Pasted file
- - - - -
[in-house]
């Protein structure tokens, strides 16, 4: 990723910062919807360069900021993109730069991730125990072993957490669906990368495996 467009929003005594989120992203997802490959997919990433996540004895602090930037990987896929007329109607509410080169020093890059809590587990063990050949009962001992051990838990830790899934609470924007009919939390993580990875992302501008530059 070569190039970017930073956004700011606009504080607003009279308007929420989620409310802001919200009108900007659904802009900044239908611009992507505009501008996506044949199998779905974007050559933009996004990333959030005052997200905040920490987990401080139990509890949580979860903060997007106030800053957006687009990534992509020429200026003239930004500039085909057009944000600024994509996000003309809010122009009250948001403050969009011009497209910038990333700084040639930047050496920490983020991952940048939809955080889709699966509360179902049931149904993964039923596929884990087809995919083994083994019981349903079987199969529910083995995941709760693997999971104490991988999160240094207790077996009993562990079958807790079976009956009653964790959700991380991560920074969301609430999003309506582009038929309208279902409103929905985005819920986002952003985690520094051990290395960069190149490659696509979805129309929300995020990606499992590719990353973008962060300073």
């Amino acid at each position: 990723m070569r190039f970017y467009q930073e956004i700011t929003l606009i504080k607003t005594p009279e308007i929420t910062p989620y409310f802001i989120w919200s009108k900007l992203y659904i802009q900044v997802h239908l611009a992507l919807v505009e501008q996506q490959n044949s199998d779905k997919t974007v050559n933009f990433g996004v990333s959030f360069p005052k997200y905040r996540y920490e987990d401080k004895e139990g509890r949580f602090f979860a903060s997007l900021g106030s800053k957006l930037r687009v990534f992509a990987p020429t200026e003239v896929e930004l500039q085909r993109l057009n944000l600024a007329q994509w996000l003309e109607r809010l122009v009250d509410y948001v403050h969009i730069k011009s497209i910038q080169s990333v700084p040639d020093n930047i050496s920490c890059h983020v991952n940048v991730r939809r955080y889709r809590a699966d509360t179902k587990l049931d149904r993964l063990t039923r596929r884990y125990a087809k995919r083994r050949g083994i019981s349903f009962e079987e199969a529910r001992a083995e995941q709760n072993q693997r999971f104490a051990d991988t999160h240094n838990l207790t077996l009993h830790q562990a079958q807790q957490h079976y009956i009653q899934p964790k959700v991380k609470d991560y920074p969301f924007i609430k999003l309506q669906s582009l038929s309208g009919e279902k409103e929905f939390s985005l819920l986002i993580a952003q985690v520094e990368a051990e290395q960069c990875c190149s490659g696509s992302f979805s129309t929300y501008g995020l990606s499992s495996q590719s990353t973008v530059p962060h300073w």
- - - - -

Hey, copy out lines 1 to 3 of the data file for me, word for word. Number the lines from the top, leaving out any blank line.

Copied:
[in-house]
């Protein structure tokens, strides 16, 4: 990723910062919807360069900021993109730069991730125990072993957490669906990368495996 467009929003005594989120992203997802490959997919990433996540004895602090930037990987896929007329109607509410080169020093890059809590587990063990050949009962001992051990838990830790899934609470924007009919939390993580990875992302501008530059 070569190039970017930073956004700011606009504080607003009279308007929420989620409310802001919200009108900007659904802009900044239908611009992507505009501008996506044949199998779905974007050559933009996004990333959030005052997200905040920490987990401080139990509890949580979860903060997007106030800053957006687009990534992509020429200026003239930004500039085909057009944000600024994509996000003309809010122009009250948001403050969009011009497209910038990333700084040639930047050496920490983020991952940048939809955080889709699966509360179902049931149904993964039923596929884990087809995919083994083994019981349903079987199969529910083995995941709760693997999971104490991988999160240094207790077996009993562990079958807790079976009956009653964790959700991380991560920074969301609430999003309506582009038929309208279902409103929905985005819920986002952003985690520094051990290395960069190149490659696509979805129309929300995020990606499992590719990353973008962060300073």
């Amino acid at each position: 990723m070569r190039f970017y467009q930073e956004i700011t929003l606009i504080k607003t005594p009279e308007i929420t910062p989620y409310f802001i989120w919200s009108k900007l992203y659904i802009q900044v997802h239908l611009a992507l919807v505009e501008q996506q490959n044949s199998d779905k997919t974007v050559n933009f990433g996004v990333s959030f360069p005052k997200y905040r996540y920490e987990d401080k004895e139990g509890r949580f602090f979860a903060s997007l900021g106030s800053k957006l930037r687009v990534f992509a990987p020429t200026e003239v896929e930004l500039q085909r993109l057009n944000l600024a007329q994509w996000l003309e109607r809010l122009v009250d509410y948001v403050h969009i730069k011009s497209i910038q080169s990333v700084p040639d020093n930047i050496s920490c890059h983020v991952n940048v991730r939809r955080y889709r809590a699966d509360t179902k587990l049931d149904r993964l063990t039923r596929r884990y125990a087809k995919r083994r050949g083994i019981s349903f009962e079987e199969a529910r001992a083995e995941q709760n072993q693997r999971f104490a051990d991988t999160h240094n838990l207790t077996l009993h830790q562990a079958q807790q957490h079976y009956i009653q899934p964790k959700v991380k609470d991560y920074p969301f924007i609430k999003l309506q669906s582009l038929s309208g009919e279902k409103e929905f939390s985005l819920l986002i993580a952003q985690v520094e990368a051990e290395q960069c990875c190149s490659g696509s992302f979805s129309t929300y501008g995020l990606s499992s495996q590719s990353t973008v530059p962060h300073w």